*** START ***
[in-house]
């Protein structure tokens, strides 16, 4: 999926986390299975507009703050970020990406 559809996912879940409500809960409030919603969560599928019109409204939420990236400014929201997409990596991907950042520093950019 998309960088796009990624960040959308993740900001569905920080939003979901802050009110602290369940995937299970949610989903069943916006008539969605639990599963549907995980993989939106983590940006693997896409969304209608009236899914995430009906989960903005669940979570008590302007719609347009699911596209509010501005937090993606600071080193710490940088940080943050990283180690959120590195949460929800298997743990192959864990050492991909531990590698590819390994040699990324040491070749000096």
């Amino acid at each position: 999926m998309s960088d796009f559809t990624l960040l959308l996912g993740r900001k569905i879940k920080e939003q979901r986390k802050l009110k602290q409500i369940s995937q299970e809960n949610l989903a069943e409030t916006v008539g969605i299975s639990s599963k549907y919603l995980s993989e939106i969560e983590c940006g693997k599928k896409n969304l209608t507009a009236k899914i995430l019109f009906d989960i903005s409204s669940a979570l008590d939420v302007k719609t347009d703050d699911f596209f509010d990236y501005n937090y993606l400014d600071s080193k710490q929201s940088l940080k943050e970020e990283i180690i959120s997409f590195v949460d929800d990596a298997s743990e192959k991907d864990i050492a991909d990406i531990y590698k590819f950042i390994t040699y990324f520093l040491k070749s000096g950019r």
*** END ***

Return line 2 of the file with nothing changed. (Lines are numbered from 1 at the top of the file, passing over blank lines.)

């Protein structure tokens, strides 16, 4: 999926986390299975507009703050970020990406 559809996912879940409500809960409030919603969560599928019109409204939420990236400014929201997409990596991907950042520093950019 998309960088796009990624960040959308993740900001569905920080939003979901802050009110602290369940995937299970949610989903069943916006008539969605639990599963549907995980993989939106983590940006693997896409969304209608009236899914995430009906989960903005669940979570008590302007719609347009699911596209509010501005937090993606600071080193710490940088940080943050990283180690959120590195949460929800298997743990192959864990050492991909531990590698590819390994040699990324040491070749000096």